Powering a circuit: electricity

5. AC vs. DC

Apart from the rock legends, AC/DC refers to the two main types of electrical flow, direct current (DC) and alternating current (AC).

You might have noticed in the multimeter symbols, that there are two measurement modes for voltage, one that looks like V~ and one close to V---.

V~ refers to alternating current, which is the type of current we find coming out of a wall socket.

Try to measure the socket voltage in the lab!

It is called alternating current because the electrical signal alternates above and below the electrical ground (0V), constantly fluctuating between a positive and a negative voltage.

The other symbol represents direct current. It is so named because it travels in a direct line above ground. This type of electricity consists of a steady positive voltage, set apart from a ground plane.

DC electricity is the type of current that comes from batteries.

In DC voltage, we refer to ground (-) as the absence of voltage (0V) and to power (+) as the existence of voltage (the steady positive voltage).


Ground really is another convention in electrical circuits. Our breadboard and battery grounds do not really go to the earth's ground and, unless they are connected, two different circuits' grounds maybe be on different voltage levels. So naming a certain level as 0V or ground is arbitrary!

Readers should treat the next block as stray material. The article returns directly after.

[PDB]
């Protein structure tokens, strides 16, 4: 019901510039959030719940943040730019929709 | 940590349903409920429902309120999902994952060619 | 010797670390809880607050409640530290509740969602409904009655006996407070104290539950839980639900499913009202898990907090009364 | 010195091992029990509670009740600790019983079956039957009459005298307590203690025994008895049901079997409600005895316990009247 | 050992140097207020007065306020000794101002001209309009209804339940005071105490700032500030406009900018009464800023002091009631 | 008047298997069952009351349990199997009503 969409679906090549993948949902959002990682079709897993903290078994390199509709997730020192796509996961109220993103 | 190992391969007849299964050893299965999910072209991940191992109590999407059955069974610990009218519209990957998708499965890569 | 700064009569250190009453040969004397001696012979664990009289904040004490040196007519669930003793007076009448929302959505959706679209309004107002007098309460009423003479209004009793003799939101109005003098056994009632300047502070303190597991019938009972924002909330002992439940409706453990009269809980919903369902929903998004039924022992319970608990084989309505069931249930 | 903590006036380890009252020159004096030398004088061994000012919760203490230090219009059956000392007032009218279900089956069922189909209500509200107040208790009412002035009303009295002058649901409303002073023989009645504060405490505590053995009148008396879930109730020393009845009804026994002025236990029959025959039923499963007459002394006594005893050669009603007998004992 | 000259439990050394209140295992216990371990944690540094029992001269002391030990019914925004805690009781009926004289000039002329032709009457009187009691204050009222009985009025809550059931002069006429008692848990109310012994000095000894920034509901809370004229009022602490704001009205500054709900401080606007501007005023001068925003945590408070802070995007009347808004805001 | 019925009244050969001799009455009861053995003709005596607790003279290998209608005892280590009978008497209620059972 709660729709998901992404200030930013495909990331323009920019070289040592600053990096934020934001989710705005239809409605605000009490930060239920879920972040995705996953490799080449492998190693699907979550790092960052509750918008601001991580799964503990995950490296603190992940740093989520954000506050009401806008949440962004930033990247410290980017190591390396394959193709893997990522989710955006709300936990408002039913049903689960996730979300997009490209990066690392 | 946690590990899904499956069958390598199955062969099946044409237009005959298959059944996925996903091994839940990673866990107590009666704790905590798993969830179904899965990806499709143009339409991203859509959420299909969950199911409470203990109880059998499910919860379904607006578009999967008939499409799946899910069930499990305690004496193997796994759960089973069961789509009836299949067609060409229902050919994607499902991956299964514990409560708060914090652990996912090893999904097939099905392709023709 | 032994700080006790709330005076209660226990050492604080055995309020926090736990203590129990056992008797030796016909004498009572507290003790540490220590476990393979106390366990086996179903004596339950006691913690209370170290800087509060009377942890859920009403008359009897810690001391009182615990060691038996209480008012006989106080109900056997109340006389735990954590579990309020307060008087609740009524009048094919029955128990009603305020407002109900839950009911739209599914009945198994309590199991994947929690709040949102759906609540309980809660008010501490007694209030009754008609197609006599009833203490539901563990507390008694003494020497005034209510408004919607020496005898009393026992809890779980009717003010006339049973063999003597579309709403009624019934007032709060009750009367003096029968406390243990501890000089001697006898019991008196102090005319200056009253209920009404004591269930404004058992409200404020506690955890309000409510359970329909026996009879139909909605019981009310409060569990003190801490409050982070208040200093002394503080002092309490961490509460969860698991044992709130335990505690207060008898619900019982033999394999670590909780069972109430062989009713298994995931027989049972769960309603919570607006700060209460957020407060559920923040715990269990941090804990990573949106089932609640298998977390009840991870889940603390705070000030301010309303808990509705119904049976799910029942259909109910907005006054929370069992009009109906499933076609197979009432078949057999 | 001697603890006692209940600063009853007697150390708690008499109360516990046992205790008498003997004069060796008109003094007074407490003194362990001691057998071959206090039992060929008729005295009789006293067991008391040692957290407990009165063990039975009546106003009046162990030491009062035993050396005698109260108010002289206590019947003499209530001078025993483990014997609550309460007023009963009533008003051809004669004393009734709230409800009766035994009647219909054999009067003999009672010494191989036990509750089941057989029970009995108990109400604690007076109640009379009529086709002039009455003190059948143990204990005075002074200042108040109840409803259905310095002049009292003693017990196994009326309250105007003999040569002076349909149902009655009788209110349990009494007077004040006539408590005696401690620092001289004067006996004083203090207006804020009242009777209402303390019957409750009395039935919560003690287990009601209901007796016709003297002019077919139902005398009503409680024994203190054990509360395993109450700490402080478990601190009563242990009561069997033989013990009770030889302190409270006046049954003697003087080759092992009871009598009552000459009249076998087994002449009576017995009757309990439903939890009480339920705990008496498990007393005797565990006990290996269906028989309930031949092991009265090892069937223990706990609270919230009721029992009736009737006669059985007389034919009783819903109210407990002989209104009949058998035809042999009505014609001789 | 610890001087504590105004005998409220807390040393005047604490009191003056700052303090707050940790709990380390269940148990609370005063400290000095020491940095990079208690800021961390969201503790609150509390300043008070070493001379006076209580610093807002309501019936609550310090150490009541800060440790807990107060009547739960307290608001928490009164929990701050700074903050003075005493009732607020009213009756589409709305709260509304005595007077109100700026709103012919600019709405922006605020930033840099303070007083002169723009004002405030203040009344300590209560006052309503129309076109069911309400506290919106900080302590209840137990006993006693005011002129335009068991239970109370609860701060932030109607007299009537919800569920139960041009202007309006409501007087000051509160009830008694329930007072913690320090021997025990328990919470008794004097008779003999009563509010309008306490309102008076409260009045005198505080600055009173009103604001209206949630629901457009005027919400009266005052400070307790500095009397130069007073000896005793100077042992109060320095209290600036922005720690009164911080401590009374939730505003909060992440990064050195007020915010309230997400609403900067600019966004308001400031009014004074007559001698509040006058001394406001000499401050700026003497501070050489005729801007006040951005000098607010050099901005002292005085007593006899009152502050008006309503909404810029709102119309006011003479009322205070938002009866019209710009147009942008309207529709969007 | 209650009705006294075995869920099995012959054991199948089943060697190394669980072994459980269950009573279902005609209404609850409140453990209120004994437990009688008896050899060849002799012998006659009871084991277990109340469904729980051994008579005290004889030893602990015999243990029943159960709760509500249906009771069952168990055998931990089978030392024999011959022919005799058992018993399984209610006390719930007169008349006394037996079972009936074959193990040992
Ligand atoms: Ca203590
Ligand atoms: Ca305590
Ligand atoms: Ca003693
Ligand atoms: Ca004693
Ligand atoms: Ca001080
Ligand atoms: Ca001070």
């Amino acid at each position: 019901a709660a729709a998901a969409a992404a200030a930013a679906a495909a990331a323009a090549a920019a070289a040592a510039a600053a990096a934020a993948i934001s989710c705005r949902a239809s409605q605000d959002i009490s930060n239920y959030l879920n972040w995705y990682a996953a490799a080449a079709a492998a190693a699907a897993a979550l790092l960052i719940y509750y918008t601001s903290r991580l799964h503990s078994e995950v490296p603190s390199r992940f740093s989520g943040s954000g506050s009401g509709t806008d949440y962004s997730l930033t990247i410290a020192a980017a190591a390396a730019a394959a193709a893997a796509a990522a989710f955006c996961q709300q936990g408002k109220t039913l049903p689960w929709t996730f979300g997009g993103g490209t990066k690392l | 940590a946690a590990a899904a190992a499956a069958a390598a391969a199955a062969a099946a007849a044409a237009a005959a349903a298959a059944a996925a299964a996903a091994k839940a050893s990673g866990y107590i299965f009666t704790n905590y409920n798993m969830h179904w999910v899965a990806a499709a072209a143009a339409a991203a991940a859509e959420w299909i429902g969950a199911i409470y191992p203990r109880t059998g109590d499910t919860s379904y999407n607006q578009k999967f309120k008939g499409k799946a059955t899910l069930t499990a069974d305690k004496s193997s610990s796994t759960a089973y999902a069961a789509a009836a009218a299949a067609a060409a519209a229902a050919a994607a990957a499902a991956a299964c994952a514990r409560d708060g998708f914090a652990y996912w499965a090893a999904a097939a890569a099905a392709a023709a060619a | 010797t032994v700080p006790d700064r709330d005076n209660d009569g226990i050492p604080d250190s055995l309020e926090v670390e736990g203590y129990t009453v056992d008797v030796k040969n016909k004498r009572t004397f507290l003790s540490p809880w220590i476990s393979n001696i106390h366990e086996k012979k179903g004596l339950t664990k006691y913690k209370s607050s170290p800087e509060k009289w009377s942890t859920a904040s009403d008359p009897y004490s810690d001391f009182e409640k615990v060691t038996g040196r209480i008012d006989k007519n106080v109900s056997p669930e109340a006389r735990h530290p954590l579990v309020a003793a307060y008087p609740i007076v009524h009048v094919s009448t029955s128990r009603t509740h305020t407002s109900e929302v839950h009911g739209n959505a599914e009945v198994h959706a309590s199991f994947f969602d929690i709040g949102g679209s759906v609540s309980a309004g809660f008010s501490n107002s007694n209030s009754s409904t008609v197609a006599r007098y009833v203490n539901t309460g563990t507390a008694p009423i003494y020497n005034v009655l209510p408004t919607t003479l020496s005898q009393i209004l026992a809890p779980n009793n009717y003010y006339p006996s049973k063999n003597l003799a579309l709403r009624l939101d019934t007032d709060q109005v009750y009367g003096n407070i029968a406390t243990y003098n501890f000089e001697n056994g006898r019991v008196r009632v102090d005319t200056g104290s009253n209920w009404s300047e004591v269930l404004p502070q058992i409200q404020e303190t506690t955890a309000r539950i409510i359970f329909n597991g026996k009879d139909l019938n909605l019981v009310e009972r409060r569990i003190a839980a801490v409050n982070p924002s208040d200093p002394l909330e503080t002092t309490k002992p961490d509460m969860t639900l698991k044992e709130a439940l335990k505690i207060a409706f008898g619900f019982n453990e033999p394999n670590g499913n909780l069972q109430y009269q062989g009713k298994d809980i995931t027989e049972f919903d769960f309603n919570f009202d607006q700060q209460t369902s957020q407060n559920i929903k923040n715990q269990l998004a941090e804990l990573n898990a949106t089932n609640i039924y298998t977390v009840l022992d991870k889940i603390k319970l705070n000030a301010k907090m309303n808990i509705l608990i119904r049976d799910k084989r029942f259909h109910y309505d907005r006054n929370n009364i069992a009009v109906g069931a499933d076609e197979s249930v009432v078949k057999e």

On the other hand though, the AC power system that brings electricity to houses uses the actual ground as ground to close the circuit. This means the electrical cables and pillars only bring the power to us. Shocking?

The reason why AC voltage is used for this is  because back then when energy systems were built AC electricity was easier to transmit over long distances.
AC to DC
As consumer electronics mostly use DC power, we are filled with AC/DC converters, the most common one for you being a smartphone or laptop charger. If you look closely on a charger label, you will see exactly the specification for AC input and DC ouptut.
Image result for charger label
Whereas AC is dangerous for the human body, DC is completely safe. However you should still avoid touching the circuits directly with your conductive hands, as you may damage the equipment by making a connection through your body.